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Mayor moves to win back postmark; Cost-cutting measure by Postal Service miffs many in capital


The mayor of Annapolis was miffed.

A symbol of identity had been taken from his grand city, that hallmark of all things Maryland, while no one was looking. No city with a 350-year history should have to stand for such an outrage.

Dean L. Johnson didn't. He picked up the phone yesterday and called the post office.

What so inflamed the mayor was a simple postmark. Several weeks ago, the city's postmaster began sending Annapolis-to-Annapolis mail to Baltimore for automated processing. That cost the state capital its postmark, not a big deal to most, but gargantuan to Annapolitans.

"Washington, D.C., and Albany have their own postmarks," said longtime Annapolitan Minor Carter. "Annapolis being of equal stature to those capitals, we at least deserve our own postmark."

Irene Lericos, a Postal Service spokeswoman, said residents technically never lost their postmark. They can still get an Annapolis imprint by taking their letters to the post office for stamping at the counter.

She said the Annapolis postmaster began sending mail from 10 "Annapolis only" mailboxes to Baltimore to cut costs and increase efficiency. Automatically sorted mail costs $5 per thousand letters to process, compared with $45 per thousand for sorting and stamping by hand.

Switching processing centers didn't hurt Annapolis' overnight delivery rate. At 94 percent, it's higher than the national average of 93 percent, Lericos said.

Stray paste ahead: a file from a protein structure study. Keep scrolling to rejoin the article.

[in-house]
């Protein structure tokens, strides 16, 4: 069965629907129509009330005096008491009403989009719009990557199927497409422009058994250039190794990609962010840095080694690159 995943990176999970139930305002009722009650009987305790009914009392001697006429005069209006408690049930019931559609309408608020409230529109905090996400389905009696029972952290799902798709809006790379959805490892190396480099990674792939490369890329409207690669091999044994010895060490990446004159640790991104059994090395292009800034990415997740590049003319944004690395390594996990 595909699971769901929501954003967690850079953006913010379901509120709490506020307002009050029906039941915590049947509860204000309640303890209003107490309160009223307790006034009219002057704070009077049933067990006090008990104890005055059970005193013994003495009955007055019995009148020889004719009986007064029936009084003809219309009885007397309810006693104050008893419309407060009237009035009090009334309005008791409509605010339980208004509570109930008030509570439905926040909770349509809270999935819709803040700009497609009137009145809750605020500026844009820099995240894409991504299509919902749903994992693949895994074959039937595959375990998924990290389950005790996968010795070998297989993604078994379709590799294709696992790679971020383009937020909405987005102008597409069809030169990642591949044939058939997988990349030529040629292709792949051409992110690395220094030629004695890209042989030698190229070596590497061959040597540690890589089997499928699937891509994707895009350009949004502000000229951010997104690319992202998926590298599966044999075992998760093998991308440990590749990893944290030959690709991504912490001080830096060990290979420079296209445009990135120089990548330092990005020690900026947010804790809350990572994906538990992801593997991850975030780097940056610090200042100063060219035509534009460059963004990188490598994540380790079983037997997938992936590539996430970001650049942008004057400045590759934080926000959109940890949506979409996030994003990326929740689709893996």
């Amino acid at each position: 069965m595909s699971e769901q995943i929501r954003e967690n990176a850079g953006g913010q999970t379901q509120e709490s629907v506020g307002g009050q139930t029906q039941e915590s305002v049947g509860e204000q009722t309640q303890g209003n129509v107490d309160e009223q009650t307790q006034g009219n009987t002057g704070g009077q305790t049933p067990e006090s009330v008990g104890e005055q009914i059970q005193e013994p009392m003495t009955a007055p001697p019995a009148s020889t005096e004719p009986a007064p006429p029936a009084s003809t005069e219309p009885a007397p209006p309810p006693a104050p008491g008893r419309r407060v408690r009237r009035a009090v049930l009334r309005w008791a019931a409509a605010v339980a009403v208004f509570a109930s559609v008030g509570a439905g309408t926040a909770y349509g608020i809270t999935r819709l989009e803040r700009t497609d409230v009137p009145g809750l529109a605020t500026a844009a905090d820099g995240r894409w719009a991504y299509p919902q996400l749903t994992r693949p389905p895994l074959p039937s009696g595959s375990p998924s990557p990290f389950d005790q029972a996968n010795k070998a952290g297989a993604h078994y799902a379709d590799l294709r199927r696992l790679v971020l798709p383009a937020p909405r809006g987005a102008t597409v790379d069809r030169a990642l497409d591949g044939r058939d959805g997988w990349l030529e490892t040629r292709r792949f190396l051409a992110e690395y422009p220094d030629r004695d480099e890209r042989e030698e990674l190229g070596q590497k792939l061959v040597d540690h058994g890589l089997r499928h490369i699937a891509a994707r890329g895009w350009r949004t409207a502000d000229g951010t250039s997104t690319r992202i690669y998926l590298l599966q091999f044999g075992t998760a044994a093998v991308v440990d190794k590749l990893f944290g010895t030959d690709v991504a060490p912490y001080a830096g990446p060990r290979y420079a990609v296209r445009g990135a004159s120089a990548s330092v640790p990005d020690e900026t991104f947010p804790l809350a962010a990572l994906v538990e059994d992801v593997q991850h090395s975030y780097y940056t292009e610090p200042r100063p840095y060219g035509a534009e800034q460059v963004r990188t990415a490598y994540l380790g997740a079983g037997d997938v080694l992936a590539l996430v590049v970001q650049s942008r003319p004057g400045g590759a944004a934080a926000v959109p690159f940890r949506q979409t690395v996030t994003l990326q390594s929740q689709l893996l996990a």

None of that appeases irate Annapolitans.

"We are the capital city of Maryland," said city spokesman Thomas W. Roskelly. "We are 350 years old this year, which makes us older than the Postal Service."

Postal Service historian Meg Ausman conceded that her institution has been around for only 223 years.

"Ben Franklin was in Annapolis before there was a Postal Service," said Johnson, "and many consider him the grandfather of the Postal Service. I was upset because it's the 350th anniversary of our settlement and it's just one of those items that creates a special identification that is Annapolis."

After the mayor's calls to senior officials in Washington, three Postal Service officials rushed from Baltimore to City Hall yesterday. They apologized, Johnson said, and vowed that the estimated 3,000 letters collected daily in designated Annapolis mailboxes will get Annapolis postmarks by the end of the week.

Pub Date: 1/27/99

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